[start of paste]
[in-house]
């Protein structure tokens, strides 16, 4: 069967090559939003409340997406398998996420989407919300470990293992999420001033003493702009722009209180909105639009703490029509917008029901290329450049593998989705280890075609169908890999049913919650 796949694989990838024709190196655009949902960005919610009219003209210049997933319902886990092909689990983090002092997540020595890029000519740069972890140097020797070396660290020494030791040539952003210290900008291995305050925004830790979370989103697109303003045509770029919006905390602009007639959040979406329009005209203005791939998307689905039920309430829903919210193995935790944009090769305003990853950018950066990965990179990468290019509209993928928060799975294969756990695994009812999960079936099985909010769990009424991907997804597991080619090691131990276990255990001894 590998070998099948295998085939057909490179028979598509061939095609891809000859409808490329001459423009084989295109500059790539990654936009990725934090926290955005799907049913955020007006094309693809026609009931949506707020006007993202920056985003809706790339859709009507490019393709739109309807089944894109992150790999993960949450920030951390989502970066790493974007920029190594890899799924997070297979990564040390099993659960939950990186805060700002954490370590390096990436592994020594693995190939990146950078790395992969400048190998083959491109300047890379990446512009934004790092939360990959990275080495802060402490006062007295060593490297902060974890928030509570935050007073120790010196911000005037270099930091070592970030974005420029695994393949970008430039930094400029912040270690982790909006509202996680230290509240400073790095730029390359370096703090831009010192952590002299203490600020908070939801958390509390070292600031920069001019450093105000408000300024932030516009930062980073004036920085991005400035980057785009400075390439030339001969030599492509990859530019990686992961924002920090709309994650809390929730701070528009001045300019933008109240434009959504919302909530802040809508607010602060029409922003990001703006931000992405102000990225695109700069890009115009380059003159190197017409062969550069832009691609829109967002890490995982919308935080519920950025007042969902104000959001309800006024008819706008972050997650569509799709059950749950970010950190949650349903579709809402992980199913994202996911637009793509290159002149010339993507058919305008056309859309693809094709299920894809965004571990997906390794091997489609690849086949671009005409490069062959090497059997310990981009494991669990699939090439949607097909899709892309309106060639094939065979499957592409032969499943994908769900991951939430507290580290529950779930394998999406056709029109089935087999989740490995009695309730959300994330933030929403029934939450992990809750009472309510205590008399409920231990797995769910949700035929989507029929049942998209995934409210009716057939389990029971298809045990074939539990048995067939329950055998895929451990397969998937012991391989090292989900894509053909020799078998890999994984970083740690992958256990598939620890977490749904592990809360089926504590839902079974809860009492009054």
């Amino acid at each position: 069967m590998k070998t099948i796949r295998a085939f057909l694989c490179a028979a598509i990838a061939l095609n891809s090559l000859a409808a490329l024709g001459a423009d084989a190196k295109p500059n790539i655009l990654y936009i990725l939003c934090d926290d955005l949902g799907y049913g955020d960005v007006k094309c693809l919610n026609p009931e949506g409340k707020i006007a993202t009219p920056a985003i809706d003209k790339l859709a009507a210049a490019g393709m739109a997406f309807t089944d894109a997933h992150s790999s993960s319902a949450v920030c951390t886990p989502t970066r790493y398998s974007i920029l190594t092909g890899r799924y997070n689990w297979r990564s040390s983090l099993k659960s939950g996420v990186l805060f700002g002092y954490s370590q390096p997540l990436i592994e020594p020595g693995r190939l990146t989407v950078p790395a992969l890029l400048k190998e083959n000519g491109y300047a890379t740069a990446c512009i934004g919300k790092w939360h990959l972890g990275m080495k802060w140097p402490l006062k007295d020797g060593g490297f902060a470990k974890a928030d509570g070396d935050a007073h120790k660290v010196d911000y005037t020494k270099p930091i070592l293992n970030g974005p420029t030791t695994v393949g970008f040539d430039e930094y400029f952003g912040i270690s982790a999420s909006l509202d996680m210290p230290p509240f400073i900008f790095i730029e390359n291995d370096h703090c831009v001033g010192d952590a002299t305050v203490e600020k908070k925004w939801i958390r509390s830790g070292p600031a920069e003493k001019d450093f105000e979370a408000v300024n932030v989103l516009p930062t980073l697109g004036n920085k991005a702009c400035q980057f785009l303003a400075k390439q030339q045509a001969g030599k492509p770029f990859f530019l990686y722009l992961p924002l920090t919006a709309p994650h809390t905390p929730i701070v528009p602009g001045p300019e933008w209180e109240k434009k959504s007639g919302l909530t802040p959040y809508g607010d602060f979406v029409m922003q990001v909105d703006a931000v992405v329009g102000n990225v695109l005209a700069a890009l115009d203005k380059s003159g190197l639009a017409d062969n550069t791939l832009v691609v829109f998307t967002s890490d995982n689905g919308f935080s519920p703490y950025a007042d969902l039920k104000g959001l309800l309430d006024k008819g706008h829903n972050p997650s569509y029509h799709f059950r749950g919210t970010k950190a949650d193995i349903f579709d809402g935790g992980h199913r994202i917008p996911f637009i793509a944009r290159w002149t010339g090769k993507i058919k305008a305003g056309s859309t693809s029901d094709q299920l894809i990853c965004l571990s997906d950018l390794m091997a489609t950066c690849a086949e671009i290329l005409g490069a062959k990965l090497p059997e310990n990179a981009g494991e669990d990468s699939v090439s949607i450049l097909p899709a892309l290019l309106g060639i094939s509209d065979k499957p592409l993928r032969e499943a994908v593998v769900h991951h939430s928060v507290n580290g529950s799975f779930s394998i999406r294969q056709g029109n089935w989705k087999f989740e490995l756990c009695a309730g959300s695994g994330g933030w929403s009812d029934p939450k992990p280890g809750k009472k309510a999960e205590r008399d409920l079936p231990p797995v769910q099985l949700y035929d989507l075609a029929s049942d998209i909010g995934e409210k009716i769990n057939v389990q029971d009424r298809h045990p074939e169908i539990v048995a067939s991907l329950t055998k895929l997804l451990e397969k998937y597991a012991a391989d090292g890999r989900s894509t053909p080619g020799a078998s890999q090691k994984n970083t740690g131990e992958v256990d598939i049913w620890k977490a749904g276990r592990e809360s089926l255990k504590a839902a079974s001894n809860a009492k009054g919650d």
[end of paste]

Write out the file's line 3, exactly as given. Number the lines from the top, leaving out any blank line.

């Amino acid at each position: 069967m590998k070998t099948i796949r295998a085939f057909l694989c490179a028979a598509i990838a061939l095609n891809s090559l000859a409808a490329l024709g001459a423009d084989a190196k295109p500059n790539i655009l990654y936009i990725l939003c934090d926290d955005l949902g799907y049913g955020d960005v007006k094309c693809l919610n026609p009931e949506g409340k707020i006007a993202t009219p920056a985003i809706d003209k790339l859709a009507a210049a490019g393709m739109a997406f309807t089944d894109a997933h992150s790999s993960s319902a949450v920030c951390t886990p989502t970066r790493y398998s974007i920029l190594t092909g890899r799924y997070n689990w297979r990564s040390s983090l099993k659960s939950g996420v990186l805060f700002g002092y954490s370590q390096p997540l990436i592994e020594p020595g693995r190939l990146t989407v950078p790395a992969l890029l400048k190998e083959n000519g491109y300047a890379t740069a990446c512009i934004g919300k790092w939360h990959l972890g990275m080495k802060w140097p402490l006062k007295d020797g060593g490297f902060a470990k974890a928030d509570g070396d935050a007073h120790k660290v010196d911000y005037t020494k270099p930091i070592l293992n970030g974005p420029t030791t695994v393949g970008f040539d430039e930094y400029f952003g912040i270690s982790a999420s909006l509202d996680m210290p230290p509240f400073i900008f790095i730029e390359n291995d370096h703090c831009v001033g010192d952590a002299t305050v203490e600020k908070k925004w939801i958390r509390s830790g070292p600031a920069e003493k001019d450093f105000e979370a408000v300024n932030v989103l516009p930062t980073l697109g004036n920085k991005a702009c400035q980057f785009l303003a400075k390439q030339q045509a001969g030599k492509p770029f990859f530019l990686y722009l992961p924002l920090t919006a709309p994650h809390t905390p929730i701070v528009p602009g001045p300019e933008w209180e109240k434009k959504s007639g919302l909530t802040p959040y809508g607010d602060f979406v029409m922003q990001v909105d703006a931000v992405v329009g102000n990225v695109l005209a700069a890009l115009d203005k380059s003159g190197l639009a017409d062969n550069t791939l832009v691609v829109f998307t967002s890490d995982n689905g919308f935080s519920p703490y950025a007042d969902l039920k104000g959001l309800l309430d006024k008819g706008h829903n972050p997650s569509y029509h799709f059950r749950g919210t970010k950190a949650d193995i349903f579709d809402g935790g992980h199913r994202i917008p996911f637009i793509a944009r290159w002149t010339g090769k993507i058919k305008a305003g056309s859309t693809s029901d094709q299920l894809i990853c965004l571990s997906d950018l390794m091997a489609t950066c690849a086949e671009i290329l005409g490069a062959k990965l090497p059997e310990n990179a981009g494991e669990d990468s699939v090439s949607i450049l097909p899709a892309l290019l309106g060639i094939s509209d065979k499957p592409l993928r032969e499943a994908v593998v769900h991951h939430s928060v507290n580290g529950s799975f779930s394998i999406r294969q056709g029109n089935w989705k087999f989740e490995l756990c009695a309730g959300s695994g994330g933030w929403s009812d029934p939450k992990p280890g809750k009472k309510a999960e205590r008399d409920l079936p231990p797995v769910q099985l949700y035929d989507l075609a029929s049942d998209i909010g995934e409210k009716i769990n057939v389990q029971d009424r298809h045990p074939e169908i539990v048995a067939s991907l329950t055998k895929l997804l451990e397969k998937y597991a012991a391989d090292g890999r989900s894509t053909p080619g020799a078998s890999q090691k994984n970083t740690g131990e992958v256990d598939i049913w620890k977490a749904g276990r592990e809360s089926l255990k504590a839902a079974s001894n809860a009492k009054g919650d």